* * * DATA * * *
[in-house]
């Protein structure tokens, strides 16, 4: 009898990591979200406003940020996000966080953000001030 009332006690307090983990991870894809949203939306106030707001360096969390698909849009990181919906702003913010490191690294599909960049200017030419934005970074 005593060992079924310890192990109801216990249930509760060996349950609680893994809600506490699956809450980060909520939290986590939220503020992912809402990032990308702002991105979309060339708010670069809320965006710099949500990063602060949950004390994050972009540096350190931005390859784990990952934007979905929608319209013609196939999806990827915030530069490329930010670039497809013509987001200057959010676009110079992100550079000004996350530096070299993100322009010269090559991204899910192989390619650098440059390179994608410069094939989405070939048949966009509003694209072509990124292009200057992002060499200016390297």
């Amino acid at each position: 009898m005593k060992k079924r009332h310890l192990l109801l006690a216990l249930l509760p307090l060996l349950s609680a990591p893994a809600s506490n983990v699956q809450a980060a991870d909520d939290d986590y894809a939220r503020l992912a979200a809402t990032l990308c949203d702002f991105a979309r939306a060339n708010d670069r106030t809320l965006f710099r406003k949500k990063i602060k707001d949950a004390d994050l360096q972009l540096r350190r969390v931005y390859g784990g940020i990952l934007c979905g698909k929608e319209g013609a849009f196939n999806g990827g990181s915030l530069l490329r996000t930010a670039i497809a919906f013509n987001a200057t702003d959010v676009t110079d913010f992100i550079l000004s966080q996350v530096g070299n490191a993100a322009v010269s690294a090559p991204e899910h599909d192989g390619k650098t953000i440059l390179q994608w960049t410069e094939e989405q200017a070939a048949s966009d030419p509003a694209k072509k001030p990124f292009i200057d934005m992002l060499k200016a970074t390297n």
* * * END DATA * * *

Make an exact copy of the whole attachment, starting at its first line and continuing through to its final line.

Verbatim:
[in-house]
């Protein structure tokens, strides 16, 4: 009898990591979200406003940020996000966080953000001030 009332006690307090983990991870894809949203939306106030707001360096969390698909849009990181919906702003913010490191690294599909960049200017030419934005970074 005593060992079924310890192990109801216990249930509760060996349950609680893994809600506490699956809450980060909520939290986590939220503020992912809402990032990308702002991105979309060339708010670069809320965006710099949500990063602060949950004390994050972009540096350190931005390859784990990952934007979905929608319209013609196939999806990827915030530069490329930010670039497809013509987001200057959010676009110079992100550079000004996350530096070299993100322009010269090559991204899910192989390619650098440059390179994608410069094939989405070939048949966009509003694209072509990124292009200057992002060499200016390297």
């Amino acid at each position: 009898m005593k060992k079924r009332h310890l192990l109801l006690a216990l249930l509760p307090l060996l349950s609680a990591p893994a809600s506490n983990v699956q809450a980060a991870d909520d939290d986590y894809a939220r503020l992912a979200a809402t990032l990308c949203d702002f991105a979309r939306a060339n708010d670069r106030t809320l965006f710099r406003k949500k990063i602060k707001d949950a004390d994050l360096q972009l540096r350190r969390v931005y390859g784990g940020i990952l934007c979905g698909k929608e319209g013609a849009f196939n999806g990827g990181s915030l530069l490329r996000t930010a670039i497809a919906f013509n987001a200057t702003d959010v676009t110079d913010f992100i550079l000004s966080q996350v530096g070299n490191a993100a322009v010269s690294a090559p991204e899910h599909d192989g390619k650098t953000i440059l390179q994608w960049t410069e094939e989405q200017a070939a048949s966009d030419p509003a694209k072509k001030p990124f292009i200057d934005m992002l060499k200016a970074t390297n």